Study Shows Suicidal Patients Often Treated By Negative, Angry Medical Staff

The Black Dog Institute has just released the results of a six year study into the NSW medical system, and how it treats people who have attempted suicide. The findings are concerning at best, and devastating at worst.

Many patients found their medical staff to be ‘negative, angry and irritated’, and a great deal of patients also felt like they were not being taken seriously or respected. 

Some 60,000 people in Australia attempt suicide each year; 2,500 succeed. When speaking to a group of almost 200 people who had either attempted suicide or cared for someone who had, the study found that a quarter had tried to kill themselves five or more times.

Despite these figures, a terrifying 37% of patients were never admitted for psychiatric care, or given any follow-up psychiatric treatment.

An understaffed, undereducated health system appears to be the cause says Dr. Fiona Shand, who conducted the study.

“Many health professionals are committed to providing good care to those experiencing mental illness and suicidal thoughts. Nevertheless, they work within a health system which is under stress, and where staff are increasingly stretched in their efforts to meet the expectations of their patients.”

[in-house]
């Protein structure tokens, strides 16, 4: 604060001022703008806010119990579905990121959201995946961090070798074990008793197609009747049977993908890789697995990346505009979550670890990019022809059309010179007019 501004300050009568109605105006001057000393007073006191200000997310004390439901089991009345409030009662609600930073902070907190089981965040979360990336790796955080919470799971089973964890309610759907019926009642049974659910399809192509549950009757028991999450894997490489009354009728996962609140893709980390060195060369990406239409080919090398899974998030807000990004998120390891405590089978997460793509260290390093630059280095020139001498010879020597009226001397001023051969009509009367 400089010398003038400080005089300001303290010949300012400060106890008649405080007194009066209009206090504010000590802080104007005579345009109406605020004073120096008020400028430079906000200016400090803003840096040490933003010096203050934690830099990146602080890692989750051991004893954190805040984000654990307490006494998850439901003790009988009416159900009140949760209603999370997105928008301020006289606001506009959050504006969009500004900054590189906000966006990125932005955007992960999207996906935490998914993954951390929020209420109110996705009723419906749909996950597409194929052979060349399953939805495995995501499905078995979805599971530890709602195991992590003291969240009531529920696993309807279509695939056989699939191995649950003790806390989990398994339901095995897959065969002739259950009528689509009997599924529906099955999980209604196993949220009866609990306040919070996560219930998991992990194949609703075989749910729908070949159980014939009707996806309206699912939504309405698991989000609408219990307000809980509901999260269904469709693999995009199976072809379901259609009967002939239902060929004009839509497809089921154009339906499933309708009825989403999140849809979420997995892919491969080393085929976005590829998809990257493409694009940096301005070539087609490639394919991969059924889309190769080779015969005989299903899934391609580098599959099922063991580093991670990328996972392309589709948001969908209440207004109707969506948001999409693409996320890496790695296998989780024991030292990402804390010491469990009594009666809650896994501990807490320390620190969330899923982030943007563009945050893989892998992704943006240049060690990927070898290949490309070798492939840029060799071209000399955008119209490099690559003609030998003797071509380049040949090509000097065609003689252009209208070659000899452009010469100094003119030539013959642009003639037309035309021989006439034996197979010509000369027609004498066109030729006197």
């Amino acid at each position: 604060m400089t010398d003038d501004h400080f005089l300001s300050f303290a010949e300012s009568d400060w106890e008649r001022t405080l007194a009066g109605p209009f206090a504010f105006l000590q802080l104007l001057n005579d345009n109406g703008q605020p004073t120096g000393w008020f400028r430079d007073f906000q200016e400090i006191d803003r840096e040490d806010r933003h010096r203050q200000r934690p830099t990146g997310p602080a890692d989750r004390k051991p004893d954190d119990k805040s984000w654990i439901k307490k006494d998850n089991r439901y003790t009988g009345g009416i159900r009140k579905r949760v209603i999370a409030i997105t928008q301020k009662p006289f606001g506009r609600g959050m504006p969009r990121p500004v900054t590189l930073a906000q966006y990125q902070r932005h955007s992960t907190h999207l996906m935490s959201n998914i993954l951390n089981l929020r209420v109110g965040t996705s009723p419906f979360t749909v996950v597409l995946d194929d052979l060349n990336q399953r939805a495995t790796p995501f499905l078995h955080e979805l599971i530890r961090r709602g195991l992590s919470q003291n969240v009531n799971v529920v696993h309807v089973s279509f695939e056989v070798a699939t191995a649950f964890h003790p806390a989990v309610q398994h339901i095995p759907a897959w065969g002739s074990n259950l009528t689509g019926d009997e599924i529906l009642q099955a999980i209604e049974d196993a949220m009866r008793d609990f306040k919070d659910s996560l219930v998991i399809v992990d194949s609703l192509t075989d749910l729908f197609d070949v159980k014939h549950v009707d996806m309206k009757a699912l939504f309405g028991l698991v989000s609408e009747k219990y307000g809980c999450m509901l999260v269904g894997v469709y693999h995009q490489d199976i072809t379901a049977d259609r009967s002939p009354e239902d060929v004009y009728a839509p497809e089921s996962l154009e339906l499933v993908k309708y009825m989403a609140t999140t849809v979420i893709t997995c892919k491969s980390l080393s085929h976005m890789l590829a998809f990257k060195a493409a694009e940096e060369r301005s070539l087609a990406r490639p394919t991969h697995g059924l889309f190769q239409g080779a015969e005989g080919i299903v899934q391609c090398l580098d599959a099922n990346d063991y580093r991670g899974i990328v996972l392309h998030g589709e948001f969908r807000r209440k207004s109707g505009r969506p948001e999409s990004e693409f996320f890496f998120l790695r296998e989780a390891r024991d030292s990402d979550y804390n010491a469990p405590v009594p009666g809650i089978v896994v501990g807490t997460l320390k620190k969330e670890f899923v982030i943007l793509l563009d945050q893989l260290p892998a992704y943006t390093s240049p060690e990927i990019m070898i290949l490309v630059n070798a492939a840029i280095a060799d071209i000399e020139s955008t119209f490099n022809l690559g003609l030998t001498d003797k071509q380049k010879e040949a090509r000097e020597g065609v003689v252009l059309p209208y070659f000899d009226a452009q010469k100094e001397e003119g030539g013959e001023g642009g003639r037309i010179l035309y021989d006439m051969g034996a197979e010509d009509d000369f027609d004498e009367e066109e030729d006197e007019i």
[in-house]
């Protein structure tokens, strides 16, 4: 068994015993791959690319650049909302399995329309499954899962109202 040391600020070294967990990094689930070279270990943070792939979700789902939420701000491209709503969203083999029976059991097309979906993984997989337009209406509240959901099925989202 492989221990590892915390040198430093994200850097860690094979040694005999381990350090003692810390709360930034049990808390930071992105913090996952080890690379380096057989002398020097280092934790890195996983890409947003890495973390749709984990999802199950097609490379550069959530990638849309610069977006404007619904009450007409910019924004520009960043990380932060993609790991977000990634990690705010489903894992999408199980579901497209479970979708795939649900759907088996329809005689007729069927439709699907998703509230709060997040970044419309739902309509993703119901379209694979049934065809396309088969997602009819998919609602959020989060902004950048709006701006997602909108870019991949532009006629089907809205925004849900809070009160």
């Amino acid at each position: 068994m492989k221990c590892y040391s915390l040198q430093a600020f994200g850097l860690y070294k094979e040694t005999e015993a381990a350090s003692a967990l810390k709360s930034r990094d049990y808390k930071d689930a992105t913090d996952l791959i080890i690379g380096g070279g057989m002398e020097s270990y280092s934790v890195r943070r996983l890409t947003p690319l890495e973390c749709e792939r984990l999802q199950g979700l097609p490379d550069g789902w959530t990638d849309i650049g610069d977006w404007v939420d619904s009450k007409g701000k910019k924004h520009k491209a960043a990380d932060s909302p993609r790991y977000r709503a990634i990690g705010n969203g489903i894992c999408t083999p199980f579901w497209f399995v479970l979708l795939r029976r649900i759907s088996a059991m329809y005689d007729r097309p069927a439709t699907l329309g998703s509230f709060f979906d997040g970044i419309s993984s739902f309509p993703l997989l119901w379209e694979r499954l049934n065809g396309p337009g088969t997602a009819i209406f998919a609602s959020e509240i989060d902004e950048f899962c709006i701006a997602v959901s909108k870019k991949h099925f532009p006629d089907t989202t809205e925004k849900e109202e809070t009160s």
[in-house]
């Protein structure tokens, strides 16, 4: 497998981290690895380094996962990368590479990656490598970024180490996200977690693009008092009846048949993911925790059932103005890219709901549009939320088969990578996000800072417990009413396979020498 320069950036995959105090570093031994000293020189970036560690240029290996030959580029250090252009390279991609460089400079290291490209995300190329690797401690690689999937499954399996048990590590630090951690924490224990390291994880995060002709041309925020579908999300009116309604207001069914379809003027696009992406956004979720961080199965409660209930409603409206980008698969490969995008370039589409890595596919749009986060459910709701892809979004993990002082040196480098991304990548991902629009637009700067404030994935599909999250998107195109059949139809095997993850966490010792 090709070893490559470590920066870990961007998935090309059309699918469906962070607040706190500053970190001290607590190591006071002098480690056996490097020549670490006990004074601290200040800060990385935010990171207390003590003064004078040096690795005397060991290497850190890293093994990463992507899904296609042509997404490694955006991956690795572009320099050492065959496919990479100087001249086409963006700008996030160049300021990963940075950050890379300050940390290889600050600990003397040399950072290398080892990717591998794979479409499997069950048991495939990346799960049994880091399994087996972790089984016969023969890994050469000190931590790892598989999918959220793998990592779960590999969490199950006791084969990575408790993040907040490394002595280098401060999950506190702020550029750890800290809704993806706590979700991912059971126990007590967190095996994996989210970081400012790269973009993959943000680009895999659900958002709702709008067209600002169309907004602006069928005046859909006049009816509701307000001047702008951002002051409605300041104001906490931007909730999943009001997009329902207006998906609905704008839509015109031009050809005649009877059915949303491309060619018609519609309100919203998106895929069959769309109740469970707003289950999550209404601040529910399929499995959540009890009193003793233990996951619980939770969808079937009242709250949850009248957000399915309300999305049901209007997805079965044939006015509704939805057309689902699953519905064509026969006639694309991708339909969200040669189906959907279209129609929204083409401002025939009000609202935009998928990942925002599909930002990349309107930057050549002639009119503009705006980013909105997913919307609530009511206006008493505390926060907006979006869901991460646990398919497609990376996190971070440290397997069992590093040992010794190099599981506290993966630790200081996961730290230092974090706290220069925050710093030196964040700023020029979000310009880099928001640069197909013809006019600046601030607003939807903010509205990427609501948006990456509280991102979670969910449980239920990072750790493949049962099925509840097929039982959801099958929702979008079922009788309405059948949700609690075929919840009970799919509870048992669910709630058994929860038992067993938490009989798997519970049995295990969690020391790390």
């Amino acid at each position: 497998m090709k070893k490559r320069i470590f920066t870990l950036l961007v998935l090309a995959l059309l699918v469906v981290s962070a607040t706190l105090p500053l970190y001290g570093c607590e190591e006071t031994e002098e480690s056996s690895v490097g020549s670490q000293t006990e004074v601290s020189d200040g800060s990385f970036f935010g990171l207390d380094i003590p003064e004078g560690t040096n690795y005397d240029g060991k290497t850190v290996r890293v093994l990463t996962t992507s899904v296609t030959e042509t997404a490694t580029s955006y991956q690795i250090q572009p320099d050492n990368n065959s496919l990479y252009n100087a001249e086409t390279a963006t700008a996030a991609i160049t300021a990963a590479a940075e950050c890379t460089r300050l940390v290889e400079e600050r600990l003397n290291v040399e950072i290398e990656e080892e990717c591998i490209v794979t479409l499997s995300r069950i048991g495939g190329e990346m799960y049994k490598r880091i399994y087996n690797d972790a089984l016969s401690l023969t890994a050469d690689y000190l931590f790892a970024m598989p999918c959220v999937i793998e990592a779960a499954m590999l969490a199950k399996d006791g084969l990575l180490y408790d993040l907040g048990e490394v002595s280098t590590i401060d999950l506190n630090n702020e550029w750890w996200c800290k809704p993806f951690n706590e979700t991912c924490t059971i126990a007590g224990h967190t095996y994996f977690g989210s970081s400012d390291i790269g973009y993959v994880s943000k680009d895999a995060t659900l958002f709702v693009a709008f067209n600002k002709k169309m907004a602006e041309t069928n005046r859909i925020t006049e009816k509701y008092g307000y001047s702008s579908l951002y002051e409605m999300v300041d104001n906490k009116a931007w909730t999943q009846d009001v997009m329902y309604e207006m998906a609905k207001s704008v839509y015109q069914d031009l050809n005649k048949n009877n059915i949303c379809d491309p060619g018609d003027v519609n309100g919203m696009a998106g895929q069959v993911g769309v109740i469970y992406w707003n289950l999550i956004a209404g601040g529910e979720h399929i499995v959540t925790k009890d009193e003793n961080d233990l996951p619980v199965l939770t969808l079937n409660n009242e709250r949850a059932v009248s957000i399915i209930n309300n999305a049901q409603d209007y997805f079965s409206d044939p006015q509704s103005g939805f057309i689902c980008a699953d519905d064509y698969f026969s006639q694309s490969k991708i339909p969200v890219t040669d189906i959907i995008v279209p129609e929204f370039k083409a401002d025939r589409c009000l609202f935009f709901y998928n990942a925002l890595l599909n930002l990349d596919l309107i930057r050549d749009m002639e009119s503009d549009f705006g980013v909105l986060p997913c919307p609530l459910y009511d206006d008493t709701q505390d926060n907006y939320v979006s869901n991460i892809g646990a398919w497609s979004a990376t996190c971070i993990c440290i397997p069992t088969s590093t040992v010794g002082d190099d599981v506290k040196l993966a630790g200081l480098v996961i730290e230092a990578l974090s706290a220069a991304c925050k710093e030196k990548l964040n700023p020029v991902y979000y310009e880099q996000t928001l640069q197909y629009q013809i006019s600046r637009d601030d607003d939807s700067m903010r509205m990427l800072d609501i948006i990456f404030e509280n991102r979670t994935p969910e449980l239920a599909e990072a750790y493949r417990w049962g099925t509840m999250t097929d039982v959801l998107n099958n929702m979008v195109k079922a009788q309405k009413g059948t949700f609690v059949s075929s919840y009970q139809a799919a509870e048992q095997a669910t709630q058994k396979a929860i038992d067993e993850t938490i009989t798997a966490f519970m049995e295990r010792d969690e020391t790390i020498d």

“Emergency departments are very busy places, staff get burnt out, and despite their best efforts sometimes people don’t respond the way they should.”

If you’d like to learn more about mental illness or suicide, head to BeyondBlue or The Black Dog Institute. You can also read about the six leading causes of suicide in men (and how to prevent it) or how to spot the seven signs of someone thinking about suicide.

Picture: Spec-Net
via SMH / ABC.

Pals, if you’re feeling suicidal or depressed, the wonderful people at Lifeline are happy to take your call on 13 11 14, or chat to you online via You are excellent and you can feel better, we promise.